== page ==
Most organizations right now are struggling simply to react to day-to-day circumstances. They are struggling with organizing and leading remote staff, wrangling supply chains and staying connected with customers. Customer needs and expectations are shifting rapidly. Business models are being ripped apart and scotch-taped back together as organizations desperately figure out how to eke out at least some revenue from the current situation.
Remarkably, though, there are—admittedly fewer—organizations that are functioning well, given the circumstances. Where this is true, it’s the result of a confluence of factors: the organizations were already comfortable with remote work, they had robust practices in place and had taken the time to build and test continuity plans. They show a level of strategic resiliency that the rest of the world regards with wonder.
Unquestionably, a different level of business continuity planning is going to be a major feature of many, many strategic plans going forward. The current pandemic has tested organizations in ways not imagined or thought possible. Even where the plans worked as designed, many didn’t go far enough, long enough or broadly enough to actually respond to our current reality.
The good news—if one can call it that—is that the current pandemic has helped to radically recalibrate what is considered possible or likely. For years, a pandemic of this scale has topped the risk assessment of the NHS in the UK, for example. That should have been reassuring. It is not. A simulation conducted in 2016 that broadly paralleled the actual outbreak of Covid-19 revealed the NHS would be overwhelmed, and specifically cited a lack of beds, ventilators and personal protective equipment. The problems were known, the problems were named, and still nothing was done about them.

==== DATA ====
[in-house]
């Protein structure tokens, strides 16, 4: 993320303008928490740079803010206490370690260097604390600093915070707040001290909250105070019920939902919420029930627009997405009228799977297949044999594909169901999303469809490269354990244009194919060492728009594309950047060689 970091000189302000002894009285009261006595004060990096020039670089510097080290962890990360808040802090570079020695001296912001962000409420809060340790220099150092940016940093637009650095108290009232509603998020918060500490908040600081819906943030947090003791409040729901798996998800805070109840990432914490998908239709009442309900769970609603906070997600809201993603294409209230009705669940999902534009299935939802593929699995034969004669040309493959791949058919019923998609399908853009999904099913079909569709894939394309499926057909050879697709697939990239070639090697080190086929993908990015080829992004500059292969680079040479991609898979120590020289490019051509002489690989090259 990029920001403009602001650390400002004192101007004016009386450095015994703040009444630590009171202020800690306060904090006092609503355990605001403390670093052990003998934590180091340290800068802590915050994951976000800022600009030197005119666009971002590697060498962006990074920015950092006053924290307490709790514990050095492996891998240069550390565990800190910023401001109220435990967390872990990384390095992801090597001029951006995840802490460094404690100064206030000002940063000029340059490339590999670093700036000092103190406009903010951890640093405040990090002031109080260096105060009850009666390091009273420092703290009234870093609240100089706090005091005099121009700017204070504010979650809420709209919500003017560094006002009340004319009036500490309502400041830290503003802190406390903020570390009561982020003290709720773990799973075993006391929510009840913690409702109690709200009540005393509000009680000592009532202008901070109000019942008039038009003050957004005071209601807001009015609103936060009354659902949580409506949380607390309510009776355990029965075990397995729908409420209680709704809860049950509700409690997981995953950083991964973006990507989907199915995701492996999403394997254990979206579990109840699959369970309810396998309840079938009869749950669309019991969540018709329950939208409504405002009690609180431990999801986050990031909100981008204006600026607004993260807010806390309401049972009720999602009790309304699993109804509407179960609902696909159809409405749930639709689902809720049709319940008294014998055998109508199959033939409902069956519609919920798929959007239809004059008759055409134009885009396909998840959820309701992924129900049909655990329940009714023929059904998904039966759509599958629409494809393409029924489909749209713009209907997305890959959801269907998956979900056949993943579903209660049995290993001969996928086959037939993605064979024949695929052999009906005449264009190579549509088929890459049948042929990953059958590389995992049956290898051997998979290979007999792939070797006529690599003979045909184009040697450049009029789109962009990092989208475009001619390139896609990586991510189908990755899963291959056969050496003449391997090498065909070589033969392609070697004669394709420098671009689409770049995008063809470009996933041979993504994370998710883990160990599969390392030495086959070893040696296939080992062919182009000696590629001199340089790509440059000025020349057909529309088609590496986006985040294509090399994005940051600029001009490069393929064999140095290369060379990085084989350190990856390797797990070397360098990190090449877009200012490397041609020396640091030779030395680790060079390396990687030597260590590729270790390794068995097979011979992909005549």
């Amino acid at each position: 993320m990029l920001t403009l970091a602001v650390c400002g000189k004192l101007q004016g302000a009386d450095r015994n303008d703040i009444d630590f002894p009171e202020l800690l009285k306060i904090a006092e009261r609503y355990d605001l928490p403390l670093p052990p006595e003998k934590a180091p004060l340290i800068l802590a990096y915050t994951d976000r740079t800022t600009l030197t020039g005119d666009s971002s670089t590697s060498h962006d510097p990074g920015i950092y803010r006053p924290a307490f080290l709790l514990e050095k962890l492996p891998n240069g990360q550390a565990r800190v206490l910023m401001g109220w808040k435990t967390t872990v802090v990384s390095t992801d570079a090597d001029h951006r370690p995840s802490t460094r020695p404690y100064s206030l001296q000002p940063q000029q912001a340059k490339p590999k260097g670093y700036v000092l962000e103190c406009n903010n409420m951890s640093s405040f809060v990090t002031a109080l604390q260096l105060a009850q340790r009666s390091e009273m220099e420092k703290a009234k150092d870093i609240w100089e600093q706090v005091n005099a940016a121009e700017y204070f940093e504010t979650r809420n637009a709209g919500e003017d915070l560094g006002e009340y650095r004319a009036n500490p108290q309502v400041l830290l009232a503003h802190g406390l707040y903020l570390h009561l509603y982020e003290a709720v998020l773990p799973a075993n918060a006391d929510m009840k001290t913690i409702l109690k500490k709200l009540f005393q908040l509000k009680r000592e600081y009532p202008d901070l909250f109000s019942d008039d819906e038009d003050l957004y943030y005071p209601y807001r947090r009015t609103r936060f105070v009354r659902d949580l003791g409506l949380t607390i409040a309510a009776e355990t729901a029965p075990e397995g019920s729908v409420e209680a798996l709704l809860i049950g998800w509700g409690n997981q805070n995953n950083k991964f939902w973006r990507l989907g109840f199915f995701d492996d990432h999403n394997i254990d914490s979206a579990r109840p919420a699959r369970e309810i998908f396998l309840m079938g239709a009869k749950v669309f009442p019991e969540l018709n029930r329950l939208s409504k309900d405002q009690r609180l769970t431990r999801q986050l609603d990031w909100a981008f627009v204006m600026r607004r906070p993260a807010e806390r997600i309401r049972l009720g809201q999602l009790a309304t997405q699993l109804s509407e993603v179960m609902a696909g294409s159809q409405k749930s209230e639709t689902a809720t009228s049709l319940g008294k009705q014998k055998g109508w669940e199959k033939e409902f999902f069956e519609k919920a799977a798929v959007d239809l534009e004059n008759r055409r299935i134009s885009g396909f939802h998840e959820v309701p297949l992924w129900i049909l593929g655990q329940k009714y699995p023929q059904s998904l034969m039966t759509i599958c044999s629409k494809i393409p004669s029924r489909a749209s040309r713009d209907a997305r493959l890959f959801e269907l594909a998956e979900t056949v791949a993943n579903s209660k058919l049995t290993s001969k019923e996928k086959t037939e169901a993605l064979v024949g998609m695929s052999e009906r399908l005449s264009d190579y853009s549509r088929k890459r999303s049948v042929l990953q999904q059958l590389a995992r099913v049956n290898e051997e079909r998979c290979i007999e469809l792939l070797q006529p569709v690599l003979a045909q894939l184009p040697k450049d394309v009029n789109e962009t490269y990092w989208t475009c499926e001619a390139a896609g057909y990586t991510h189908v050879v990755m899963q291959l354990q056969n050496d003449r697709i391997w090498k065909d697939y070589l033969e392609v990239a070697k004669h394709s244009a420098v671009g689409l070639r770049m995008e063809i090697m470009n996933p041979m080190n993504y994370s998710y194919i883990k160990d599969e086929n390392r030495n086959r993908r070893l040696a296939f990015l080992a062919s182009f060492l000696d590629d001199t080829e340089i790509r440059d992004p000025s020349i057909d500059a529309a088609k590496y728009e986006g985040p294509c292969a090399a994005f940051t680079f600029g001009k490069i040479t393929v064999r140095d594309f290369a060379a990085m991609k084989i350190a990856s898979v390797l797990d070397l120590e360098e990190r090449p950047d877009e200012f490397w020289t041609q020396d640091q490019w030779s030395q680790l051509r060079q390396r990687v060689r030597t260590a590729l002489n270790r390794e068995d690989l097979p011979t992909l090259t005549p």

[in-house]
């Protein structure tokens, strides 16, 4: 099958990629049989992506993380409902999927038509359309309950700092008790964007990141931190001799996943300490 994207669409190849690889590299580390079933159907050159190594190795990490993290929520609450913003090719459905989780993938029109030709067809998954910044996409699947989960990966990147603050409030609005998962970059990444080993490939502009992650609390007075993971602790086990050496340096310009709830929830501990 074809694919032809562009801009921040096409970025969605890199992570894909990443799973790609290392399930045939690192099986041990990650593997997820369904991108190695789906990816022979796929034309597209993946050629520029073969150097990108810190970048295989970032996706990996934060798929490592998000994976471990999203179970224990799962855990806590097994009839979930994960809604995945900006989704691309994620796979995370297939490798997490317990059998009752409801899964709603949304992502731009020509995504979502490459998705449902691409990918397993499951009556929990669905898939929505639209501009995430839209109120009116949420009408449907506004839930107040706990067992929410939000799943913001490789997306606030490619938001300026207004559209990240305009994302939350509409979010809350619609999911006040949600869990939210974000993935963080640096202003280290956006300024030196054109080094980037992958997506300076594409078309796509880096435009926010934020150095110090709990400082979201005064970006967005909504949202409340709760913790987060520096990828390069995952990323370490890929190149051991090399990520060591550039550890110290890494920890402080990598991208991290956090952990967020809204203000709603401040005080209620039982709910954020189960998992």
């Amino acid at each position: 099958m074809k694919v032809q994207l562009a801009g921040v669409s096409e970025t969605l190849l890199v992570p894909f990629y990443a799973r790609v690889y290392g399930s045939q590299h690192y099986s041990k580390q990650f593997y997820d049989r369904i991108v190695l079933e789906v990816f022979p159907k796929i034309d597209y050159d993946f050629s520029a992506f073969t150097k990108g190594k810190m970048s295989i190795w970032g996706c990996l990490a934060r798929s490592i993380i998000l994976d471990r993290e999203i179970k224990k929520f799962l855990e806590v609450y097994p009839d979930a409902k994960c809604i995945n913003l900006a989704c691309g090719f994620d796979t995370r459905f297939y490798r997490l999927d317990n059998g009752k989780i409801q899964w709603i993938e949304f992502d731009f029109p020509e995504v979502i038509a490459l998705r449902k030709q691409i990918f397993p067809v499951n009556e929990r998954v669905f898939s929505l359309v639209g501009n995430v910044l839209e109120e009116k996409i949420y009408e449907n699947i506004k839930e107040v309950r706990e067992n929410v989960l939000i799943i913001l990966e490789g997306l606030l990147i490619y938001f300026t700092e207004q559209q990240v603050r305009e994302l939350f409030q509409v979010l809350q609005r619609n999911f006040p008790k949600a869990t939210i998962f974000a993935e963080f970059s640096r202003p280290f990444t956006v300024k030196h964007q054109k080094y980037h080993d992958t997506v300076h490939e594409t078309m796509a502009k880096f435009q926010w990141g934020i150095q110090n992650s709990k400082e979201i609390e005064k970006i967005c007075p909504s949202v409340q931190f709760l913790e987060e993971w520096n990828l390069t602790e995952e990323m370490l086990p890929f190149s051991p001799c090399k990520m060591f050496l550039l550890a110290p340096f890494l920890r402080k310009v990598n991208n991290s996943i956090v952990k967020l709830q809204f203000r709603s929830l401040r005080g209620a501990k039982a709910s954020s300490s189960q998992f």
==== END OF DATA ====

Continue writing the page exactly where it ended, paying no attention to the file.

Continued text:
Failure to act is not a new phenomenon. Clearly, there were significant financial implications if preparedness was to be taken seriously. There are also significant mortality implications now, which in retrospect question the ethics and morality of not doing more. Without in any way trying to downplay any of those truths, there are also other factors that are important to take into consideration in dealing with the unknown.
That we like certainty is unquestionably true. Most people fundamentally dislike uncertainty. There are psychological biases at work that drive that, and that influence and shape how we respond to probability. A great deal of this goes back to the groundbreaking research of Daniel Kahneman and Amos Tversky, and lives in the realm of behavioural decision making.
In particular, we struggle to relate to the extremes of probability. Our minds dismiss risks of extremely low probability (regardless of impact) and declare them impossible. We also take risks of higher probability and assume they are a virtual certainty. We genuinely try to take the shades of grey that colour our lives, and make them all black or white.